He then relates his concern for the plight of the African American population in America and has decided to intervene and institute some major changes. Over the next hour he outlines a complicated economic plan which involves building factories and hiring African American workers to produce a product that would be sold to the white population. The profits, then, would be plowed back into the system until sufficient income is generated to put more African Americans to work, and so forth, until there is prosperity for all. He is going to oversee this great system and make sure it proceeds efficiently, with an eye on fairness to all.
    “What about corruption?” I ask. “Whenever you have a complicated organization like this, you have to guard against corruption.”
    “No problem,” he replies. “I’ll be at the helm.”
    “But what happens when you die?” I ask. “The whole system you’ve built up could collapse.”
    “I’ve thought of that, too,” he replies. “I’m not going to die.”
    “How is that?”
    “I’m not going to die. I’m going to be immortal.”
    “Well, that certainly will do the trick,” I agree. “Could you tell me how exactly you’re going to pull this off? Just for the record, of course.”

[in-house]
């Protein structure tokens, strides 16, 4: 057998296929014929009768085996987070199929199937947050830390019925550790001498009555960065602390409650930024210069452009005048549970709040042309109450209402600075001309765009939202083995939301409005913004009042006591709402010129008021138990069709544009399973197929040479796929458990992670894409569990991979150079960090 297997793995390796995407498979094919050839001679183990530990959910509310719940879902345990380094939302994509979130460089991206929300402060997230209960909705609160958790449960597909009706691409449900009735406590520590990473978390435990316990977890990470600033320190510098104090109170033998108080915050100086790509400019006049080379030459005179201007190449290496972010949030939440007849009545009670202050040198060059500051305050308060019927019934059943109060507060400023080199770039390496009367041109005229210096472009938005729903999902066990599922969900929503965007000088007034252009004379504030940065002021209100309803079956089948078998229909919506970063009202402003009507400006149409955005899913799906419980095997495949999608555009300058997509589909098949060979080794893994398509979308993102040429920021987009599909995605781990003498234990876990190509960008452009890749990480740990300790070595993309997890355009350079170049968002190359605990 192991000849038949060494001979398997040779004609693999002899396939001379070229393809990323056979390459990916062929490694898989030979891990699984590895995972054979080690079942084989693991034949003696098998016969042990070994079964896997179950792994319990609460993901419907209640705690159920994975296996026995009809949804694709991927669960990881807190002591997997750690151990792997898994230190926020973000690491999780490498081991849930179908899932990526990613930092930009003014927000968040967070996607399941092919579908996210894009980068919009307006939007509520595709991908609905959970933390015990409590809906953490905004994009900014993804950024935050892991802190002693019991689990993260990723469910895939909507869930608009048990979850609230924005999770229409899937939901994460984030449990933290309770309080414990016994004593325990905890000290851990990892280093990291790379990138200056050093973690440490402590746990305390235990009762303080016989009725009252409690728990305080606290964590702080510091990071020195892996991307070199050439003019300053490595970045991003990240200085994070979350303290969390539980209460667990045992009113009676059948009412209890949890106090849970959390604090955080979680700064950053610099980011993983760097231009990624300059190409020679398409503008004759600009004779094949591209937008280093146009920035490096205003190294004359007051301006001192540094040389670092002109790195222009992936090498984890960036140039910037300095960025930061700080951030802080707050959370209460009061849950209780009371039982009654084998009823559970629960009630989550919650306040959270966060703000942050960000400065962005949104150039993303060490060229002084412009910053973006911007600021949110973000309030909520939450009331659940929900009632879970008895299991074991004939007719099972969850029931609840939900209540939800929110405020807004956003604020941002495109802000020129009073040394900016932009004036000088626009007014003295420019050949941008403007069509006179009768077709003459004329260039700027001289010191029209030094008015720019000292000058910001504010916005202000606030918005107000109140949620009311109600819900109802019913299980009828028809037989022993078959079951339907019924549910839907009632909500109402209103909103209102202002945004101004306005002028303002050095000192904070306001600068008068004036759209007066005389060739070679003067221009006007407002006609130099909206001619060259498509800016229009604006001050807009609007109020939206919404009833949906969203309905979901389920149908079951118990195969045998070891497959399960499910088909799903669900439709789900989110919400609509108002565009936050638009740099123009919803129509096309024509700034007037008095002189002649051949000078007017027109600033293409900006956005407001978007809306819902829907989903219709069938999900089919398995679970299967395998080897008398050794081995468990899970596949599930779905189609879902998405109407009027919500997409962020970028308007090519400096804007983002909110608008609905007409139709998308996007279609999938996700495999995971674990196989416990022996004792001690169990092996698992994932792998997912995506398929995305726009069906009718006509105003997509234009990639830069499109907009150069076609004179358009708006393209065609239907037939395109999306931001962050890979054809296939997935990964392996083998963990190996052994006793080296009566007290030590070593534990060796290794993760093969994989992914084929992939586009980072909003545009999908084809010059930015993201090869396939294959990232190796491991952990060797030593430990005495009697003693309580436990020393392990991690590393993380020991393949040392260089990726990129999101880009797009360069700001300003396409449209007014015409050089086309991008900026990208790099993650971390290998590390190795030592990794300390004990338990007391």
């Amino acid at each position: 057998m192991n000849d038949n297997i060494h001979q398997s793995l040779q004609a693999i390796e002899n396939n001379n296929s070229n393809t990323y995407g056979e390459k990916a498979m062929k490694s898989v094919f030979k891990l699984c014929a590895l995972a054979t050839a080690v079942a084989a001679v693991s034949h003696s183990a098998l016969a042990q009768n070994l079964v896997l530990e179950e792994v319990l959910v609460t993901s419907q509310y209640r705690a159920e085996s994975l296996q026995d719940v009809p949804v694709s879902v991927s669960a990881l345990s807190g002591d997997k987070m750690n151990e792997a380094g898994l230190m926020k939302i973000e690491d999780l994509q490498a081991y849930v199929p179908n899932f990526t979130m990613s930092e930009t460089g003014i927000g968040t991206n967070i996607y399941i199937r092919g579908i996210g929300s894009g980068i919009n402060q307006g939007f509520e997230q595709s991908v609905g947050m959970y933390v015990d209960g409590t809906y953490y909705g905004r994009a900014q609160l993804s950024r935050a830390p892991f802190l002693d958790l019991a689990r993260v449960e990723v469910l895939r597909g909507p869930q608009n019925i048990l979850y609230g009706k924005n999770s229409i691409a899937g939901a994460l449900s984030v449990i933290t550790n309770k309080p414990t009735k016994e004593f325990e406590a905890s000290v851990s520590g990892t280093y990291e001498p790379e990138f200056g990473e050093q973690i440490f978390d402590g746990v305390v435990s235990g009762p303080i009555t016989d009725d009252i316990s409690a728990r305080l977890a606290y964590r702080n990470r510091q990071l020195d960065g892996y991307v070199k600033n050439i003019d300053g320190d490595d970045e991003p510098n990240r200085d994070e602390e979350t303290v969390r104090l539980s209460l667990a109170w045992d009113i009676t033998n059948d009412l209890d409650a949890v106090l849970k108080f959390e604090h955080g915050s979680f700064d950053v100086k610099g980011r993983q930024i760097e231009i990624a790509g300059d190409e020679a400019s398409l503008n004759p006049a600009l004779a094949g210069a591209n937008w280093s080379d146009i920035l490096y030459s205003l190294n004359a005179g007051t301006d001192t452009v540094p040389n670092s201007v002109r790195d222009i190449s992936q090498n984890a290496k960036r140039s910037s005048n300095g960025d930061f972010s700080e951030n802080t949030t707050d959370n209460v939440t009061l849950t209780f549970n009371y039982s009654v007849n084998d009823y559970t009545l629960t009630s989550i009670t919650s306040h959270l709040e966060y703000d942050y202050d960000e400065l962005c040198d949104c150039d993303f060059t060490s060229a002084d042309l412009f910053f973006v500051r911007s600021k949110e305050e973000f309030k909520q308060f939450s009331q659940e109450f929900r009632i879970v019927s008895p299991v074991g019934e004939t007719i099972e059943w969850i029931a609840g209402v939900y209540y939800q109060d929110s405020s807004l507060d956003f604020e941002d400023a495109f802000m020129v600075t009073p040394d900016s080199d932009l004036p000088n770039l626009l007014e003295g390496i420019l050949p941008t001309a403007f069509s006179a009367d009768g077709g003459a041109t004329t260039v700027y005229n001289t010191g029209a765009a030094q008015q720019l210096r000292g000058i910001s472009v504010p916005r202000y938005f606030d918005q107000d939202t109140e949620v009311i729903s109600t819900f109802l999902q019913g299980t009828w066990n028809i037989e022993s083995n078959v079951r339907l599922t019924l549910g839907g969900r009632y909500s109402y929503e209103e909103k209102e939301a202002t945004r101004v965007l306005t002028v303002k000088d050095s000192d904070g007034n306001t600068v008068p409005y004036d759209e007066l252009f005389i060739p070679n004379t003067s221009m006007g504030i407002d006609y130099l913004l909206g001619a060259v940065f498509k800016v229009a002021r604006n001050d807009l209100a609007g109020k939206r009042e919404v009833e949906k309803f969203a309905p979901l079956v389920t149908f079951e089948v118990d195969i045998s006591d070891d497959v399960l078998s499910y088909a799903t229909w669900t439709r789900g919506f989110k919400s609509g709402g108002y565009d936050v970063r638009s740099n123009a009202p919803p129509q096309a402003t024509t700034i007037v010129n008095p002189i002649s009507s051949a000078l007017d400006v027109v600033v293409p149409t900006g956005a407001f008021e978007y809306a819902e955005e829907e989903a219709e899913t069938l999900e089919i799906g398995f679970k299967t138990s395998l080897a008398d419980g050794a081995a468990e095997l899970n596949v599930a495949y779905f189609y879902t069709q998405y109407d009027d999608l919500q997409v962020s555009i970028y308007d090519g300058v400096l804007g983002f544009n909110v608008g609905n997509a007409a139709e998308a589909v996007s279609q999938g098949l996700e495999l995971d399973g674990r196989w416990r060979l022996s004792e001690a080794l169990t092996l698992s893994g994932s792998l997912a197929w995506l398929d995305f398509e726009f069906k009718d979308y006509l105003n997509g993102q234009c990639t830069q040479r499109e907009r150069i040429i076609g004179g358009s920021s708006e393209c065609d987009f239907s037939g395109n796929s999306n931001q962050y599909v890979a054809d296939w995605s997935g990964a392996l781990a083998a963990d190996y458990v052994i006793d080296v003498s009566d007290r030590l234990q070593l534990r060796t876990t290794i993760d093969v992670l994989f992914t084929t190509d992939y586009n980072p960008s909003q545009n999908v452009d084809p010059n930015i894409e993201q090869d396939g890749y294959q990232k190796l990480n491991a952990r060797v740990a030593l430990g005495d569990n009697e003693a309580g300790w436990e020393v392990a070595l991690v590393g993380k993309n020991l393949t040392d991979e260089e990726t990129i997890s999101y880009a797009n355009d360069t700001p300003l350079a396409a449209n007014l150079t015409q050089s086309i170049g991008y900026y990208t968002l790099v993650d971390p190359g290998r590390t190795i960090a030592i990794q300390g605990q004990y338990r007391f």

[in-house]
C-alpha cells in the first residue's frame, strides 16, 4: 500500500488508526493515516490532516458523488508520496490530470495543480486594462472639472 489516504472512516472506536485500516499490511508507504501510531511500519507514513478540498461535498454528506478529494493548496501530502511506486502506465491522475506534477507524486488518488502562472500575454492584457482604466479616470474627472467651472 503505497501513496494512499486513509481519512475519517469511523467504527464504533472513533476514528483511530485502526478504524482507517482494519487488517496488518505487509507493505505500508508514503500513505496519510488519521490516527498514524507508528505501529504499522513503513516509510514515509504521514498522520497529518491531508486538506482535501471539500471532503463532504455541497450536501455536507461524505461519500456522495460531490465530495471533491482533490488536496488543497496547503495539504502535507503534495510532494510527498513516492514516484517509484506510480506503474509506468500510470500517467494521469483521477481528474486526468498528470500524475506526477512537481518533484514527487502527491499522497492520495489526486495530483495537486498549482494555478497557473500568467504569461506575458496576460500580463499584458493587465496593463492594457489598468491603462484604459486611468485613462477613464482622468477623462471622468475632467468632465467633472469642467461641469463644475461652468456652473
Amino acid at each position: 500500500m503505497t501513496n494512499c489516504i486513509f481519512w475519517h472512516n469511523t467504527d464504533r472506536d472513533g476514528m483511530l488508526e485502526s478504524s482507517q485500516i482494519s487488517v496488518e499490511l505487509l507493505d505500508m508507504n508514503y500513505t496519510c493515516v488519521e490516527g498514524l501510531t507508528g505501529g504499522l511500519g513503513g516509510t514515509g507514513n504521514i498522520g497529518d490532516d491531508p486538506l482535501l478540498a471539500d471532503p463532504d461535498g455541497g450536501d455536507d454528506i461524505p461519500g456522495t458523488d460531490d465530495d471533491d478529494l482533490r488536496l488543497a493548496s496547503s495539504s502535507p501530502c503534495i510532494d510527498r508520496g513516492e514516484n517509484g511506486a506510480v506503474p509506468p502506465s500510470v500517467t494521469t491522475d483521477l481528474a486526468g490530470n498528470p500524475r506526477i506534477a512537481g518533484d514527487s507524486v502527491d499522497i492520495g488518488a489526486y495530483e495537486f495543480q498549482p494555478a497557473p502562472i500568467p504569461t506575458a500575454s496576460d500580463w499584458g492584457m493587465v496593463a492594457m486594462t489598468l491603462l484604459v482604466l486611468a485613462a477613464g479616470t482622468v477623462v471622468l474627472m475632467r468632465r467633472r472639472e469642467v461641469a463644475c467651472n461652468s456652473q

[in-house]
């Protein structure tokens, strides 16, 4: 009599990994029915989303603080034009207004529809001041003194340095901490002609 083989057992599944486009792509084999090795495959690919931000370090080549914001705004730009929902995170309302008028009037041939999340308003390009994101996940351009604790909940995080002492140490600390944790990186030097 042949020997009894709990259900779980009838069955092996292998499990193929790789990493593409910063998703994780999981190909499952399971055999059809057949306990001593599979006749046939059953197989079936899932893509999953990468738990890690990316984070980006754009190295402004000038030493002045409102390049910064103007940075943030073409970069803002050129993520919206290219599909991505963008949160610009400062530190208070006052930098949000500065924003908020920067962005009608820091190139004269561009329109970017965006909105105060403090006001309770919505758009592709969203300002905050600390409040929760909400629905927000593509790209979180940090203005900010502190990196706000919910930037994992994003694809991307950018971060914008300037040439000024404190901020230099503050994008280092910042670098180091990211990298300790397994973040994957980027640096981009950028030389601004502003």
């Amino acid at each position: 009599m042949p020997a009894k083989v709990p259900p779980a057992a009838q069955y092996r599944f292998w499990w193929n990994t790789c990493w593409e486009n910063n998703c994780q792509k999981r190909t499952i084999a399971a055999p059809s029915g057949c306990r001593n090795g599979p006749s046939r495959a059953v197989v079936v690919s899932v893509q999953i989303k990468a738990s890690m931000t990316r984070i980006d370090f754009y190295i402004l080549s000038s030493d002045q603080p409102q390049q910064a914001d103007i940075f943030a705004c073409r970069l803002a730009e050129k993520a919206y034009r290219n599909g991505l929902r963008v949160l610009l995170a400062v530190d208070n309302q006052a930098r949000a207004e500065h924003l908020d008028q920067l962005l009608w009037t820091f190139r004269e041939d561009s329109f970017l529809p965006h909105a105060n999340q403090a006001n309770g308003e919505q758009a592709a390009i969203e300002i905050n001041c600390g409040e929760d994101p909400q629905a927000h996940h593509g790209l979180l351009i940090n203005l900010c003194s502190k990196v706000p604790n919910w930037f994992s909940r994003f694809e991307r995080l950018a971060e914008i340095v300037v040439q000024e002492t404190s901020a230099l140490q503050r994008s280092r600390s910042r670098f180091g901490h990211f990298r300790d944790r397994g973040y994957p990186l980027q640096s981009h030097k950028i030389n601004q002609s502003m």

“Of course,” he says. “Well, actually, it’s very simple. I’m in the process of making those preparations as we speak. You have to start with a basic understanding of life: when we’re alive we have to breathe air, eat food, and drink water. In other words, we’re dependent on air, food, and water. So when we reach the point where we’re no longer dependent on these things, we can live forever. Simple. Consequently, I’m gradually weaning myself from air, food, and water. I breathe less, eat less, and drink less. In fact, that’s why I don’t eat cooked food. I eat raw food, natural food, to purify my body. I get closer to nature. I drink pure water- spring water, preferably- although I can’t get it here in prison. Gradually I eat less and less raw food, drink less and less pure water, and breathe less and less air. Eventually I won’t need them at all. Then I’ll be immortal!”